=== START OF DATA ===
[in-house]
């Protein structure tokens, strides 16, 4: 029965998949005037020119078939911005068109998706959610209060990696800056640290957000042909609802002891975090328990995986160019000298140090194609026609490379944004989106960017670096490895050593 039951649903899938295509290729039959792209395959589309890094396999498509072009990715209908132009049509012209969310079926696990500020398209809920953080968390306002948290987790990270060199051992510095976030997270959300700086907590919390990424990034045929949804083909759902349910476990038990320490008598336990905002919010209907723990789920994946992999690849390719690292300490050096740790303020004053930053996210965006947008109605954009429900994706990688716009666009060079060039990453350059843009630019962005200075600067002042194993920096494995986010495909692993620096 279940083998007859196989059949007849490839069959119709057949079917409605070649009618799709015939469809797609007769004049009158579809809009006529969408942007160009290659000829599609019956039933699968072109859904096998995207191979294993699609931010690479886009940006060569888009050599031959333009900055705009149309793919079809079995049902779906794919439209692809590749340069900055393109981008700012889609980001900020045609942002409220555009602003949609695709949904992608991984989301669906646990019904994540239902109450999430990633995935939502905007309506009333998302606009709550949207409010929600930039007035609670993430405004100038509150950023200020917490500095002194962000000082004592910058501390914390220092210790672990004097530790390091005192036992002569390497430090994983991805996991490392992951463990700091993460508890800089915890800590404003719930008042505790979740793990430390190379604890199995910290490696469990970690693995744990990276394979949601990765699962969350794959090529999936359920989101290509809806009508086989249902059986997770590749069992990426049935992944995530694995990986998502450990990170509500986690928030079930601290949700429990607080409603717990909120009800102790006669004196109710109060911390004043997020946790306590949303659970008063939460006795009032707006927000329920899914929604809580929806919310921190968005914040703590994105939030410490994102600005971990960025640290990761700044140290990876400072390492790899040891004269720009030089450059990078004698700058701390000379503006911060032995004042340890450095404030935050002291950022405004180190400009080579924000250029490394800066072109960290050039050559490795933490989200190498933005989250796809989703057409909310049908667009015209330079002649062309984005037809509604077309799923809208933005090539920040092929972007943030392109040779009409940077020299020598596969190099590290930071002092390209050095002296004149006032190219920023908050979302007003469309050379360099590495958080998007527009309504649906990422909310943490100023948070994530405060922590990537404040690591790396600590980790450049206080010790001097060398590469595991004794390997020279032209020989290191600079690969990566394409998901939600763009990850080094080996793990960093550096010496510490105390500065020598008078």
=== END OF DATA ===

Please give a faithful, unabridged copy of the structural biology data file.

[in-house]
């Protein structure tokens, strides 16, 4: 029965998949005037020119078939911005068109998706959610209060990696800056640290957000042909609802002891975090328990995986160019000298140090194609026609490379944004989106960017670096490895050593 039951649903899938295509290729039959792209395959589309890094396999498509072009990715209908132009049509012209969310079926696990500020398209809920953080968390306002948290987790990270060199051992510095976030997270959300700086907590919390990424990034045929949804083909759902349910476990038990320490008598336990905002919010209907723990789920994946992999690849390719690292300490050096740790303020004053930053996210965006947008109605954009429900994706990688716009666009060079060039990453350059843009630019962005200075600067002042194993920096494995986010495909692993620096 279940083998007859196989059949007849490839069959119709057949079917409605070649009618799709015939469809797609007769004049009158579809809009006529969408942007160009290659000829599609019956039933699968072109859904096998995207191979294993699609931010690479886009940006060569888009050599031959333009900055705009149309793919079809079995049902779906794919439209692809590749340069900055393109981008700012889609980001900020045609942002409220555009602003949609695709949904992608991984989301669906646990019904994540239902109450999430990633995935939502905007309506009333998302606009709550949207409010929600930039007035609670993430405004100038509150950023200020917490500095002194962000000082004592910058501390914390220092210790672990004097530790390091005192036992002569390497430090994983991805996991490392992951463990700091993460508890800089915890800590404003719930008042505790979740793990430390190379604890199995910290490696469990970690693995744990990276394979949601990765699962969350794959090529999936359920989101290509809806009508086989249902059986997770590749069992990426049935992944995530694995990986998502450990990170509500986690928030079930601290949700429990607080409603717990909120009800102790006669004196109710109060911390004043997020946790306590949303659970008063939460006795009032707006927000329920899914929604809580929806919310921190968005914040703590994105939030410490994102600005971990960025640290990761700044140290990876400072390492790899040891004269720009030089450059990078004698700058701390000379503006911060032995004042340890450095404030935050002291950022405004180190400009080579924000250029490394800066072109960290050039050559490795933490989200190498933005989250796809989703057409909310049908667009015209330079002649062309984005037809509604077309799923809208933005090539920040092929972007943030392109040779009409940077020299020598596969190099590290930071002092390209050095002296004149006032190219920023908050979302007003469309050379360099590495958080998007527009309504649906990422909310943490100023948070994530405060922590990537404040690591790396600590980790450049206080010790001097060398590469595991004794390997020279032209020989290191600079690969990566394409998901939600763009990850080094080996793990960093550096010496510490105390500065020598008078």